Sciency Words: Spaghettification (An A to Z Challenge Post)

April 22, 2017

Today’s post is a special A to Z Challenge edition of Sciency Words, an ongoing series here on Planet Pailly where we take a look at some interesting science or science related term so we can all expand our scientific vocabularies together. In today’s post, S is for:


I have noted that in thought experiments involving black holes, it is traditional to enter the black hole feet first. Therefore, let’s jump feet first into a black hole and try to imagine what happens.

According to a recent paper in the Journal of Physics Special Topics (my all time favorite physics journal), there’s a reasonable chance you’d remain conscious, at least for a while, after crossing the black hole’s event horizon.

That is, assuming the black hole’s mass is greater than 19,000 solar masses. Apparently the more massive a black hole, the longer you’ll last before you pass out. The authors of the paper also assume you were in relatively good health before entering the black hole.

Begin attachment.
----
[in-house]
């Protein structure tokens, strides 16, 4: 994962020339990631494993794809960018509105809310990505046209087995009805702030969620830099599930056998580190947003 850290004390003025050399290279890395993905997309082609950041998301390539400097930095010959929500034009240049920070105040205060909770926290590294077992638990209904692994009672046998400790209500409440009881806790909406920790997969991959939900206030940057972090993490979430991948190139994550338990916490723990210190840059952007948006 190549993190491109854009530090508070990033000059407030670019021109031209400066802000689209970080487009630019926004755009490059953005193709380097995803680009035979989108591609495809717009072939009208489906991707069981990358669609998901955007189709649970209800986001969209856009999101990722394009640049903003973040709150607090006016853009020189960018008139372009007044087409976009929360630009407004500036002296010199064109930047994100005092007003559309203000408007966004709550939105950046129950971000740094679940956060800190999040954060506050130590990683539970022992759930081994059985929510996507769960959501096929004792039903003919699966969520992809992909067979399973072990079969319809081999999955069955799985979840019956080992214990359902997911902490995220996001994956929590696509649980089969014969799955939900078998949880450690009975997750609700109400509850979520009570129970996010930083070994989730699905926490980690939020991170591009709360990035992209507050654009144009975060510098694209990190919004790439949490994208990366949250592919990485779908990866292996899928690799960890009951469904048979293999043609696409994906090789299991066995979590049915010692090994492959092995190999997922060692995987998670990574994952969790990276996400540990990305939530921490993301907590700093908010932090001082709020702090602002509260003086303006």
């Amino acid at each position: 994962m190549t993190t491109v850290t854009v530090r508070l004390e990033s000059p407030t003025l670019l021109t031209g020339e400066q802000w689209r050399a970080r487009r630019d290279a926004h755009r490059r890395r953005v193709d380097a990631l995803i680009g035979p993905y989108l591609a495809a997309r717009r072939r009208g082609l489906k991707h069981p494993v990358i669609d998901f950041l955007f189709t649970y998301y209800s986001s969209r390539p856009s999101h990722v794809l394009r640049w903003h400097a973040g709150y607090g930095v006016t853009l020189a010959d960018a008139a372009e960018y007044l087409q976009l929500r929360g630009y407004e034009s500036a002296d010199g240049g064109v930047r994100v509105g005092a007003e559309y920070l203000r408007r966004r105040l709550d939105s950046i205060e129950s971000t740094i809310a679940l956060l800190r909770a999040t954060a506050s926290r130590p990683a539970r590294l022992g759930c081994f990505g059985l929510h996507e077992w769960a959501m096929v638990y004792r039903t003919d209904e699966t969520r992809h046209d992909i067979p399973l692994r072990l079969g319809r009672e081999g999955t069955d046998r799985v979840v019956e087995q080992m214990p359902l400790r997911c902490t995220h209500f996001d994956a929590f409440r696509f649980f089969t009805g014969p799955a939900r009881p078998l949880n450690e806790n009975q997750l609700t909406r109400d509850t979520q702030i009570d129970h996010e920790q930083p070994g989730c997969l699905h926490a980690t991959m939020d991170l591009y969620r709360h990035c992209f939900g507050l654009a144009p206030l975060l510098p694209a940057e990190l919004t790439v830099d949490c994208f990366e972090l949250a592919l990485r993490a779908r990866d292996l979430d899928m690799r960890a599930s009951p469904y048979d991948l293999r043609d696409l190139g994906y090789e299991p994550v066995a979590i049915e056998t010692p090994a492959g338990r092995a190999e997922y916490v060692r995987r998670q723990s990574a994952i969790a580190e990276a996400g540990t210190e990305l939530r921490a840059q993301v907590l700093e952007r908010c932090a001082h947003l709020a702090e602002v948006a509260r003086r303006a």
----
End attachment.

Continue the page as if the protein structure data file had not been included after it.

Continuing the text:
As you continue to fall toward the center of the black hole—a point of infinite density called the singularity—you’ll be accelerating so fast that you’ll start to lose consciousness. The human heart really struggles with pumping blood when you’re experiencing such high G-forces.

And honestly, that’s probably for the best, because things are about to get super weird. The gravity inside a black hole is so intense that, in essence, your feet are falling significantly faster than your head, and the rest of your body is being stretched out in between.

As you keep falling toward the singularity, you become so stretched and elongated that you look less and less like a person and more and more like a spaghetti noodle. And so this process is called—I kid you not—spaghettification.

Next time on Sciency Words: A to Z, if you didn’t like death by spaghettification, how do you feel about death by thagomizer?

P.S.: Other recent papers from the Journal of Physics Special Topics include:

I think you can see why this is my all time favorite physics journal.